Hiroshima is well-known to non-Japanese people mainly due to the devastation levied by the Enola Gay on August 6, 1945. The city has rebuilt itself over the years and today, you can recollect its recent history all that’s happened since by visiting the Peace Memorial Museum.
Visiting the Peace Memorial Museum in Hiroshima
This article was originally published on May 14, 2014. It has been expanded and revised (as of July 30, 2018) to stay current while also reflecting our opinions.
Getting to the Peace Memorial Museum
Courtesy of Visit Hiroshima
There are two tram options for reaching the Peace Park and Memorial Museum. You can either take the Tram bound for Eba and Miyajimaguchi from JR Hiroshima Station and get off at “Genbaku Domu-mae.” The other option is to take the Yoshijima-bound tram from JR Hiroshima Station and getting off at the “Heiwa-kinen-koen” stop.
Peace Memorial Museum
Visiting the Peace Memorial Museum is a hard thing to face but a place that we all should. To make things a bit more complicated, we arrived during one of Japan‘s busiest holidays—Children’s Day. This was our last chance to see the Peace Memorial learn more about the world-changing event. Whether or not one feels either the Hiroshima-destined bomb or the dropped on Nagasaki to be justifiable, a large portion of humanity lost its conscience in August 1945.
Informative and Non-Confrontational
Hiroshima does not explicitly use the Peace Memorial Museum as a jab at those responsible for the destruction. Instead, the building promotes peace education and awareness through its history as an example. After seeing images of nuclear bomb development and Hiroshima just before the bombing, I can barely prepare for what’s next. Prior to entering the Main Building, there’s a section dedicated to peace and a nuclear-free world. It surely makes one think there’s still hope for the world and our future existence.
The Main Building
The images and stories found inside the Main Building are the most gut-wrenching and tear-inducing I’ve come across in life. There were seemingly countless tragic stories of families—forget buildings or bases—destroyed by The Bomb and the first images I will always remember are the wax figure recreations of people losing skin to the extreme heat produced by the explosion. Among the other troubling sights, we walked past tattered remains of clothing, hair, and even fingernails saved by devoted parents. It is becoming too much but I had to keep going through each room.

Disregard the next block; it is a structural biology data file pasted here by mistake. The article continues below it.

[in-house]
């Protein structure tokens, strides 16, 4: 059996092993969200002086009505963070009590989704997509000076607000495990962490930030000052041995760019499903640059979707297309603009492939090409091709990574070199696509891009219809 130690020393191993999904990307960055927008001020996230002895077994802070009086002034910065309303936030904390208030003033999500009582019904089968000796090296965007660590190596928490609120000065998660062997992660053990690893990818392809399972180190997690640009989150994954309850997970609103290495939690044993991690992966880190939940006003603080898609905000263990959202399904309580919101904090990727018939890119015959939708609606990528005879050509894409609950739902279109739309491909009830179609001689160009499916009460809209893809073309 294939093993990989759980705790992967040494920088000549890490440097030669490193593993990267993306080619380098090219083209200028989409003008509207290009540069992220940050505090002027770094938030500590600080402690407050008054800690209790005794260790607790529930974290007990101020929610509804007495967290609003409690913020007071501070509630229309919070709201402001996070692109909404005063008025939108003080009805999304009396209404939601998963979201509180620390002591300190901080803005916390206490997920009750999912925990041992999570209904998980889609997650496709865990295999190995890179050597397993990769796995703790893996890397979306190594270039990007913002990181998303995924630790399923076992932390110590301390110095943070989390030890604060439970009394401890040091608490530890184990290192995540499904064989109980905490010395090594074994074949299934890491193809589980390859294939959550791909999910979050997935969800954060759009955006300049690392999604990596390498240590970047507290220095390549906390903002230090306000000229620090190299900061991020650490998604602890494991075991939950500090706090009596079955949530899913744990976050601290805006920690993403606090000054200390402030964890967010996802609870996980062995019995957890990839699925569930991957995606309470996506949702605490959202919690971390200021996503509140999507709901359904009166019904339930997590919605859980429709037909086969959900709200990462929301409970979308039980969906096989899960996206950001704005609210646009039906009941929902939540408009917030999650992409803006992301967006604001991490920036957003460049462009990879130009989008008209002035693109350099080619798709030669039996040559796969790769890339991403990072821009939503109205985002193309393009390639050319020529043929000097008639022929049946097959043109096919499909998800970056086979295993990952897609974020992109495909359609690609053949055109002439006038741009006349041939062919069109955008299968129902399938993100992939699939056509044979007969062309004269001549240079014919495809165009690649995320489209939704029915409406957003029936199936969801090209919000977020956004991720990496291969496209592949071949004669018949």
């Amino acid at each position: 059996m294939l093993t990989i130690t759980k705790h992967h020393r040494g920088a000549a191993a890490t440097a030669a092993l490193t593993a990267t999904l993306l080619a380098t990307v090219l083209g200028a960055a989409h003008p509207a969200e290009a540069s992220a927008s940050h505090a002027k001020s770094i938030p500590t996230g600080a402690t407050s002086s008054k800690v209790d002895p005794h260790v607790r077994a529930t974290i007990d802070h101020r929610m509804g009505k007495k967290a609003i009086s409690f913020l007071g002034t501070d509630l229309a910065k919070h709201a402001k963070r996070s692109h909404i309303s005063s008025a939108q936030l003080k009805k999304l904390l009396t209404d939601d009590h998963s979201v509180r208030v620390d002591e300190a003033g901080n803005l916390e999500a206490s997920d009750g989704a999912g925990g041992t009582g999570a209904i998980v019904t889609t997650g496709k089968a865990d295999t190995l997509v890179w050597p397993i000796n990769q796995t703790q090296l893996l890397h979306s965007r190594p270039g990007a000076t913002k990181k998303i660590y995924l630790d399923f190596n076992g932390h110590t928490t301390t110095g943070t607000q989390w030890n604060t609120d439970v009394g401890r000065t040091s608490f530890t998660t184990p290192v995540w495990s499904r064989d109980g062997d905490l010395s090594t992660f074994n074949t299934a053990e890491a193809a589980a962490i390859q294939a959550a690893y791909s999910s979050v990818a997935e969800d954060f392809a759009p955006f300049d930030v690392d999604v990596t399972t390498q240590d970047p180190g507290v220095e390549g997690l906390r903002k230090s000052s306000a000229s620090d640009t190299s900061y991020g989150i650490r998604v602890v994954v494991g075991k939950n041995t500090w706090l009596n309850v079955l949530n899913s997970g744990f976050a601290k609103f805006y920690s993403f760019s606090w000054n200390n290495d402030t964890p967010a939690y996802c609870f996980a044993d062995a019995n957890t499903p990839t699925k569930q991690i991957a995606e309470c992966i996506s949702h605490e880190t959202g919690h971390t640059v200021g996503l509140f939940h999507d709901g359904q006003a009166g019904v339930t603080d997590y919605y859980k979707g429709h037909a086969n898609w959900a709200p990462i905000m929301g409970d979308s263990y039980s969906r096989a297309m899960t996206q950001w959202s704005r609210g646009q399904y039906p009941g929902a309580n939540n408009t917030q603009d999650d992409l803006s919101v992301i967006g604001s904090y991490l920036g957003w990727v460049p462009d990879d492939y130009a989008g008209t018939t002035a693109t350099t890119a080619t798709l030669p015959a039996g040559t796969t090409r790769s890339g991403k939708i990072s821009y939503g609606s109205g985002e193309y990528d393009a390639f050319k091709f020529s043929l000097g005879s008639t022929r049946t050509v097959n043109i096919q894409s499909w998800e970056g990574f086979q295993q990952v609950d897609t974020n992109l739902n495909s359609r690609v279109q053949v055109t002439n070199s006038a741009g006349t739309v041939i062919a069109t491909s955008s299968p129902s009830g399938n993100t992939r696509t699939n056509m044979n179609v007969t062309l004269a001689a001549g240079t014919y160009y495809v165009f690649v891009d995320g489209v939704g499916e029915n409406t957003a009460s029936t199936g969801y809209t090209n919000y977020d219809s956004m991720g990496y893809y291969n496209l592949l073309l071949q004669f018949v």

What struck me most were the multiple stories of “disappeared” families mostly included children. Part of me wanted to get out of here and just run away to a far-off corner. I continued reading the terrible accounts of those who’d “met the A-bomb,” known in Japanese as Hibakusha. I forced myself to read everything and take in everything that the museum had to offer.
Something else caught my attention to keep the emotions veering towards collapse. Kids were everywhere in this place, walking around and seeing these horrible things. Parents made a conscious effort to show their children what happened to people just like them almost 70 years ago. It made sense and I secretly commended the parents for doing this. As I walk through the displays explaining the cancerous after effects of radiation, a few questions came to mind. How would our kids handle such a place? Would they grow up advocating world peace? Would our society grow into a more peaceful one if all kids visited the Peace Memorial Museum? Before I could answer that question, I arrived at the wall dedicated to the most famous victim of The Bomb: Sadako Sasaki.
She’s the girl who was miraculously unaffected (at first) when the explosion happened. After growing up as a normal girl, Sadako later sought care at the hospital and the doctors diagnosed her with leukemia. This all occurred 10 years after the bomb had fallen. In hopes of surviving, she recalled an old folktale which declared a wish would be granted to anyone who could fold 1,000 paper cranes. Young Sadako fell short of her goal when she died less than one year after entering the hospital. In a truly heartwarming finale though, Sadako’s classmates chipped in and finished the remaining cranes to complete 1,000.
Walking Out, Thinking Back
After seeing drawings from Atom Bomb survivors, we leave and encounter exactly what the museum strives for—peace. Outside there was a celebratory atmosphere and even more, we could see a beautiful celebration of Hiroshima’s flowers and tons of children enjoying their day. We walked past all this and made a visit to the Peace Memorial, also known as the Atomic Bomb Dome (Gembaku Dome). After listening to the joyous music, consuming copious amounts of street food, and staring at gorgeous flowers, I still struggle to cope with the images seen inside the Peace Memorial Museum.
Our Thoughts and Yours, Too
It perfectly captures one of the world’s worst tragedies but leaves one with hope for the future. To a large degree, the people in Hiroshima have moved on. One thing clearly lacking is a pointed finger for the destruction imposed on its people. What exists in abundance is hope for a peaceful world in the future. Hiroshima was a separation between past and present but also between peace and war. There is so much one can learn from walking around in Hiroshima. I hope to one day show my own kids around it and hope that they’ll understand its importance. Hiroshima’s past and present can teach us all a thing or two about how humanity lost its way but through peace, a more positive future is possible.
Have you ever visited the Peace Memorial Museum in Hiroshima? What did you think of it? Do you think there should be more testaments to peace in this world?